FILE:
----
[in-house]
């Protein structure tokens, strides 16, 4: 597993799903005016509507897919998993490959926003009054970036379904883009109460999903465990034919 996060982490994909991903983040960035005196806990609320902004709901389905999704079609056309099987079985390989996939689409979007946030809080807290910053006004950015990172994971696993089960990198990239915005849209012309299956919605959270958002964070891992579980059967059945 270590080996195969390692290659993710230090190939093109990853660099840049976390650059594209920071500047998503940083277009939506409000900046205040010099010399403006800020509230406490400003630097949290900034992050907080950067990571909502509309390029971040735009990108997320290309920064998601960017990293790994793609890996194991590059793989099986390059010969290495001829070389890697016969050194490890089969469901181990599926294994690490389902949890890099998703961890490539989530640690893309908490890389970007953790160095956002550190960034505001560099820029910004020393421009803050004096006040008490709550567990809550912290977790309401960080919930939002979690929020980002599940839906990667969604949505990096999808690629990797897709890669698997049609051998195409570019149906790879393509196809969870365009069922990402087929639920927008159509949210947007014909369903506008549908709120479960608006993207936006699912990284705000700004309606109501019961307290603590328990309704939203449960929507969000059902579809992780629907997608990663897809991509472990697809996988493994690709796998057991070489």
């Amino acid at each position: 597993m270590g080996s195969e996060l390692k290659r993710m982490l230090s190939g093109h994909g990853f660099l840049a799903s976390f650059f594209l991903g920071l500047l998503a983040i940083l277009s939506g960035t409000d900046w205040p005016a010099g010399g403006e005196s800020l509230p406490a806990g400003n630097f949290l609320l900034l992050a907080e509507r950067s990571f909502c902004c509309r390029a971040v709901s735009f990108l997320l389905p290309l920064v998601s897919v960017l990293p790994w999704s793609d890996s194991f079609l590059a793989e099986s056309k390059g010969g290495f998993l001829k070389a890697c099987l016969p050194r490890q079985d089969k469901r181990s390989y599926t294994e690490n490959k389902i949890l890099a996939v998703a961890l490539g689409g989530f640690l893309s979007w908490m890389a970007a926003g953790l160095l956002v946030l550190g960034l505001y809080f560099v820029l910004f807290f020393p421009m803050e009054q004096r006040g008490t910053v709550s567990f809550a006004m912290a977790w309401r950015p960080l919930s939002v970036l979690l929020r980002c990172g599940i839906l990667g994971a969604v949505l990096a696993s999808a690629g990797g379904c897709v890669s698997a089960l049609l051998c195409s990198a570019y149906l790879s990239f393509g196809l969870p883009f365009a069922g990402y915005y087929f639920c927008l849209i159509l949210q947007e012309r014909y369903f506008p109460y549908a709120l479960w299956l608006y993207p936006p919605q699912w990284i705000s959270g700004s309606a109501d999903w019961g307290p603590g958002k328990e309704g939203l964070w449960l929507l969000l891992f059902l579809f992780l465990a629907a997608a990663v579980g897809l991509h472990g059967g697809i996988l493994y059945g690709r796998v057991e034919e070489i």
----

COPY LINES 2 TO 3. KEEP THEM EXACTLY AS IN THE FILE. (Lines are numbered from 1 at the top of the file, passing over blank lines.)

């Protein structure tokens, strides 16, 4: 597993799903005016509507897919998993490959926003009054970036379904883009109460999903465990034919 996060982490994909991903983040960035005196806990609320902004709901389905999704079609056309099987079985390989996939689409979007946030809080807290910053006004950015990172994971696993089960990198990239915005849209012309299956919605959270958002964070891992579980059967059945 270590080996195969390692290659993710230090190939093109990853660099840049976390650059594209920071500047998503940083277009939506409000900046205040010099010399403006800020509230406490400003630097949290900034992050907080950067990571909502509309390029971040735009990108997320290309920064998601960017990293790994793609890996194991590059793989099986390059010969290495001829070389890697016969050194490890089969469901181990599926294994690490389902949890890099998703961890490539989530640690893309908490890389970007953790160095956002550190960034505001560099820029910004020393421009803050004096006040008490709550567990809550912290977790309401960080919930939002979690929020980002599940839906990667969604949505990096999808690629990797897709890669698997049609051998195409570019149906790879393509196809969870365009069922990402087929639920927008159509949210947007014909369903506008549908709120479960608006993207936006699912990284705000700004309606109501019961307290603590328990309704939203449960929507969000059902579809992780629907997608990663897809991509472990697809996988493994690709796998057991070489």
């Amino acid at each position: 597993m270590g080996s195969e996060l390692k290659r993710m982490l230090s190939g093109h994909g990853f660099l840049a799903s976390f650059f594209l991903g920071l500047l998503a983040i940083l277009s939506g960035t409000d900046w205040p005016a010099g010399g403006e005196s800020l509230p406490a806990g400003n630097f949290l609320l900034l992050a907080e509507r950067s990571f909502c902004c509309r390029a971040v709901s735009f990108l997320l389905p290309l920064v998601s897919v960017l990293p790994w999704s793609d890996s194991f079609l590059a793989e099986s056309k390059g010969g290495f998993l001829k070389a890697c099987l016969p050194r490890q079985d089969k469901r181990s390989y599926t294994e690490n490959k389902i949890l890099a996939v998703a961890l490539g689409g989530f640690l893309s979007w908490m890389a970007a926003g953790l160095l956002v946030l550190g960034l505001y809080f560099v820029l910004f807290f020393p421009m803050e009054q004096r006040g008490t910053v709550s567990f809550a006004m912290a977790w309401r950015p960080l919930s939002v970036l979690l929020r980002c990172g599940i839906l990667g994971a969604v949505l990096a696993s999808a690629g990797g379904c897709v890669s698997a089960l049609l051998c195409s990198a570019y149906l790879s990239f393509g196809l969870p883009f365009a069922g990402y915005y087929f639920c927008l849209i159509l949210q947007e012309r014909y369903f506008p109460y549908a709120l479960w299956l608006y993207p936006p919605q699912w990284i705000s959270g700004s309606a109501d999903w019961g307290p603590g958002k328990e309704g939203l964070w449960l929507l969000l891992f059902l579809f992780l465990a629907a997608a990663v579980g897809l991509h472990g059967g697809i996988l493994y059945g690709r796998v057991e034919e070489i």